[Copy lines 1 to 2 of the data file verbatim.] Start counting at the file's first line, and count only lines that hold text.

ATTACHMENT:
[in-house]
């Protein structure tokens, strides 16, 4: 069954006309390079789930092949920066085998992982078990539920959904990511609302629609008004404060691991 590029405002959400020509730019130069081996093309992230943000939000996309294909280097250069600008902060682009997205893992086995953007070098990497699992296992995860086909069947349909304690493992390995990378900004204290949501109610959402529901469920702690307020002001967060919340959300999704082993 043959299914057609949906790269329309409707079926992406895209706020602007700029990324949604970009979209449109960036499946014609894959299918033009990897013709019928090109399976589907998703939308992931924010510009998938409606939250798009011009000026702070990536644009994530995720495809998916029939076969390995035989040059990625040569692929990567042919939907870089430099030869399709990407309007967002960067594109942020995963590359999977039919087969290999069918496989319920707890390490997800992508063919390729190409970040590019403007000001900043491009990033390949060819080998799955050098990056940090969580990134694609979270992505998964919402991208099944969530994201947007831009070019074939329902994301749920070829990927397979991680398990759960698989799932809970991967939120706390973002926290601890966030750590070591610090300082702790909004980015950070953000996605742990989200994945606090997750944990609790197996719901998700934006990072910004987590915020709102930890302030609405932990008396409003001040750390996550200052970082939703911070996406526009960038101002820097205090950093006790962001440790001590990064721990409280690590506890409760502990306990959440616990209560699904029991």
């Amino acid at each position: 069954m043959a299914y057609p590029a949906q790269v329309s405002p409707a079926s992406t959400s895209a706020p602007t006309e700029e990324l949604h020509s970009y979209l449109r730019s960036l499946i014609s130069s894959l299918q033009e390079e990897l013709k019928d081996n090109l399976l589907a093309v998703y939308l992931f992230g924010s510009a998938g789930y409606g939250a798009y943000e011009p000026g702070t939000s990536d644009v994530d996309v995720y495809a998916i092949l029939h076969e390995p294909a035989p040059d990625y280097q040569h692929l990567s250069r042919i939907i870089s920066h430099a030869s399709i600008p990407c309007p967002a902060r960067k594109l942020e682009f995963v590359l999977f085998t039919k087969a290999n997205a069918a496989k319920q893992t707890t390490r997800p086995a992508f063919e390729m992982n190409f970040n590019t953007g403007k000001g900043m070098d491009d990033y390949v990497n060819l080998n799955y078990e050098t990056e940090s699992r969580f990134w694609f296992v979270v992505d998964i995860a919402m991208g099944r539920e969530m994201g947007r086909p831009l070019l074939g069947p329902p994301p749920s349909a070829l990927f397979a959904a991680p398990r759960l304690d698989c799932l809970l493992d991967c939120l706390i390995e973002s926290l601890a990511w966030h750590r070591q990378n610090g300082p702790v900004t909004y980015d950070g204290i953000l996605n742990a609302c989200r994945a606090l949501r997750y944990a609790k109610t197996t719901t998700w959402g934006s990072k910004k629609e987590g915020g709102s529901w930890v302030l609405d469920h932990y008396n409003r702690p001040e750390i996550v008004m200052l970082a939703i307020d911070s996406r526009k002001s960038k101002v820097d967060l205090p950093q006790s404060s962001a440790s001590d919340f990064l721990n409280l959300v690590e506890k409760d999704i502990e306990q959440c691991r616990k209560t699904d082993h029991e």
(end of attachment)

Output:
[in-house]
């Protein structure tokens, strides 16, 4: 069954006309390079789930092949920066085998992982078990539920959904990511609302629609008004404060691991 590029405002959400020509730019130069081996093309992230943000939000996309294909280097250069600008902060682009997205893992086995953007070098990497699992296992995860086909069947349909304690493992390995990378900004204290949501109610959402529901469920702690307020002001967060919340959300999704082993 043959299914057609949906790269329309409707079926992406895209706020602007700029990324949604970009979209449109960036499946014609894959299918033009990897013709019928090109399976589907998703939308992931924010510009998938409606939250798009011009000026702070990536644009994530995720495809998916029939076969390995035989040059990625040569692929990567042919939907870089430099030869399709990407309007967002960067594109942020995963590359999977039919087969290999069918496989319920707890390490997800992508063919390729190409970040590019403007000001900043491009990033390949060819080998799955050098990056940090969580990134694609979270992505998964919402991208099944969530994201947007831009070019074939329902994301749920070829990927397979991680398990759960698989799932809970991967939120706390973002926290601890966030750590070591610090300082702790909004980015950070953000996605742990989200994945606090997750944990609790197996719901998700934006990072910004987590915020709102930890302030609405932990008396409003001040750390996550200052970082939703911070996406526009960038101002820097205090950093006790962001440790001590990064721990409280690590506890409760502990306990959440616990209560699904029991």